Or something like that.
This is what watching Crash Landing on You has brought me–aside from rekindling my interest in Hyun Bin and in Korean dramas (the last Kdrama I enjoyed and watched till the end was Her Private Life last year–not so long ago after all but it’s been a case of one Kdrama per year that I’d end up watching till the end)–it brought back memories of years ago in what perhaps could be my only close encounter with North Koreans.
The story is set in the United Kingdom, not Switzerland, and is definitely NOT a love story. But how many people can actually say they know North Koreans and not mean Capt. Ri Jeong Hyuk?
I was a young and poor (I’m still poor) journalist doing a fellowship in Oxford. Two of my co-fellows were from North Korea. We called them by their last names–as is common for East Asians–Kim and Chae. Kim was the younger one, the type who’d help us slice vegetables and cook for our weekend cook-ups. Chae was the older one–maybe more senior in rank too–and the type to sit there while nursing a glass of alcohol (the Koreans–both North and South–would buy soju from one of the Asian stores in the campus) and watch the rest work. (Kim looked like one of the NIS agents in CLOY while Chae looked like a darker version of Pyo Chi Su, including the ‘do.)
We all lived in the same building. They rented one of the rooms on the first level while I shared the third level with another fellow from Hong Kong. The second level was where the living room, kitchen and laundry were. We also held our sessions there with invited speakers, and the other fellows would hang out in the TV room if they were not at the library, working on their papers, attending classes or back in their own dorms.
I have been on the program one term ahead of them before Kim and Chae arrived. The day was marked on the calendar by everyone who was curious enough about North Koreans. And when they arrived aboard one of those ubiquitous black taxis, someone shouted “they’re here!” and we all tried to peek from the windows hoping to catch a glimpse. Later, we would meet them in a welcome party that not all the fellows had the privilege of being given (we all had welcome cocktails for everyone, but the NoKors got a special one in honor of just the two of them).
So for the next three months, we paid attention to Kim and Chae–sometimes even more than we did our papers–including the clothes they wore when they arrived to eventually becoming more modern, succumbing to the Western concept of… horrors… capitalism and shopping. Even a walk to our next lecture would somewhat be a competition on who gets to provoke them enough to get a word out of them aside from their usual deflection (Kim would joke while Chae, whenever the questions would turn uncomfortable, would just keep his mouth zipped).
Of course they wore those little red badges with the faces of their Supreme Leader and Dear Leader. They were curious about everyone else’s countries and asked a lot of questions about where we came from, but rarely answered ours. Even in our talk sessions when we would usually start off a point of discussion with–“in my country”–they didn’t have such references. We learned early on that the reason there were two of them despite the one-fellow-per-country quota (in my batch, we had one each from Hong Kong (China), Japan, South Korea, Brazil, the UK, the US, Russia, Germany, Estonia, New Zealand, Austria, Australia, Switzerland, and the Philippines) was because it was required by their government and that they always needed to travel in pairs–maybe to spy on each other, or to put it in a more diplomatic way, to keep each other in check. They were also probably quite senior in their media organization to have been allowed to leave the country, though were not that old (they were around their 30s that time).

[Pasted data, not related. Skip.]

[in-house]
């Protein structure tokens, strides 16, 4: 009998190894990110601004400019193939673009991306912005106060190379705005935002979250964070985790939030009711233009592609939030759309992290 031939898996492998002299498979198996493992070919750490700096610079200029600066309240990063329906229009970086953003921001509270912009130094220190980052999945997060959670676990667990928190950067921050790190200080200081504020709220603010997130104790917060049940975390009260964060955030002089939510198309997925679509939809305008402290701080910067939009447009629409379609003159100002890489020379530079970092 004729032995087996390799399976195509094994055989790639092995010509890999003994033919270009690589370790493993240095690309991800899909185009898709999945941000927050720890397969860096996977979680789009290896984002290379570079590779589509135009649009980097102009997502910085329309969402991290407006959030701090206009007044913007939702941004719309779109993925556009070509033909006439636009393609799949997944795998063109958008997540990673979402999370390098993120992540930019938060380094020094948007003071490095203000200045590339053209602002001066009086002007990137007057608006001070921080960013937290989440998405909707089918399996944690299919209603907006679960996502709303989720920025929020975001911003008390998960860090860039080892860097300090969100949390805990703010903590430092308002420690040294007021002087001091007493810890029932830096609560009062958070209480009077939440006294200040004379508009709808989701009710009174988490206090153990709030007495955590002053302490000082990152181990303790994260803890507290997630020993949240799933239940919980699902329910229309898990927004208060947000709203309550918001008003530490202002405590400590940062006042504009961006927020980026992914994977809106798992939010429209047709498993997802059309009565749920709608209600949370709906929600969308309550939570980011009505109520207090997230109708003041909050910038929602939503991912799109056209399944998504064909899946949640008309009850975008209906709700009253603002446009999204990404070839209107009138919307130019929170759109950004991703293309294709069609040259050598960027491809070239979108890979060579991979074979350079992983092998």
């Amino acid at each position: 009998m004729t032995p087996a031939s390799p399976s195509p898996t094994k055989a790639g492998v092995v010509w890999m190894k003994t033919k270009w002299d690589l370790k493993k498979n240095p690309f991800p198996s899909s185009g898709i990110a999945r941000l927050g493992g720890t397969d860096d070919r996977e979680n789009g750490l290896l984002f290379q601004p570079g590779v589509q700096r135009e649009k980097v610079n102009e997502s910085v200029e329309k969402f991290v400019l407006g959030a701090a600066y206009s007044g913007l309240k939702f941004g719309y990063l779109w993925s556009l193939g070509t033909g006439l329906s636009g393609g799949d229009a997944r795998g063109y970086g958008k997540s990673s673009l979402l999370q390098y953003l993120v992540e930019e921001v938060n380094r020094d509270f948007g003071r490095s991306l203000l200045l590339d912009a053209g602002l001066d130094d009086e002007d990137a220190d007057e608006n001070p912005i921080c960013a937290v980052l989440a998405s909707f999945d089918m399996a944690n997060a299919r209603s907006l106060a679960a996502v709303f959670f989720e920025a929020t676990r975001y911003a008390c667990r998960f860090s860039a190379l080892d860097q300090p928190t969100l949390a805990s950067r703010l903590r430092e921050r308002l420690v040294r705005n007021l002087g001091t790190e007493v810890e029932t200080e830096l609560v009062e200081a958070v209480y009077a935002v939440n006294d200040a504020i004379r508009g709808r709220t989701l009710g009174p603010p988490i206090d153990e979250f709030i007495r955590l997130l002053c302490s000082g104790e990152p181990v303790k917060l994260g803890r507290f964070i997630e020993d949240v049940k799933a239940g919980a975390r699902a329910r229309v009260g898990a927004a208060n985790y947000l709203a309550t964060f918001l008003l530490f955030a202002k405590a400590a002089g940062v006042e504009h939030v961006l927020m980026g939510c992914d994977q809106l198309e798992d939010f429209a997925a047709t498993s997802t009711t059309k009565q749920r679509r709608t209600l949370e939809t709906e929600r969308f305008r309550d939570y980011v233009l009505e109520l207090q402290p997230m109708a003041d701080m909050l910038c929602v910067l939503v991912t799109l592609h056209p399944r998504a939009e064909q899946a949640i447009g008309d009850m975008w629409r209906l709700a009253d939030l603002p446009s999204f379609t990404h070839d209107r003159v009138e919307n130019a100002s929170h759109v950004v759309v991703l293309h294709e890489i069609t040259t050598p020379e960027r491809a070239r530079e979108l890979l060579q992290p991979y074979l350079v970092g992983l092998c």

Sometimes, I’d wake up in the middle of the night to use the bathroom and hear the TV downstairs. When I’d go down to check, Kim and Chae would be there in the living room looking comfy on the sofa while watching B-type Hollywood movies until the early morning. There were mornings too when we’d need to print in the study hall only to find out that we were out of paper and someone would whisper–“Kim and Chae were printing gazillions of pages last night.” Perhaps they were for their research or something else, who knew. They also bought loads of books.
I knew they had families back home but they barely talked about them and watching CLOY made me wonder now what kind of life they lived back in Pyongyang. If for anything, the drama’s appropriation of life in a North Korean village made people realize that beyond what we hear from the news, those on the other side of the DMZ have their own dreams, aspirations and stories to tell beyond the stereotypes we have created about them. Of course much of the drama can be attributed to creative freedom, even a fantastical appropriation of life in the North, but it did help put a face and a heart to people from the hermit kingdom.
I wonder how Kim and Chae are doing now.
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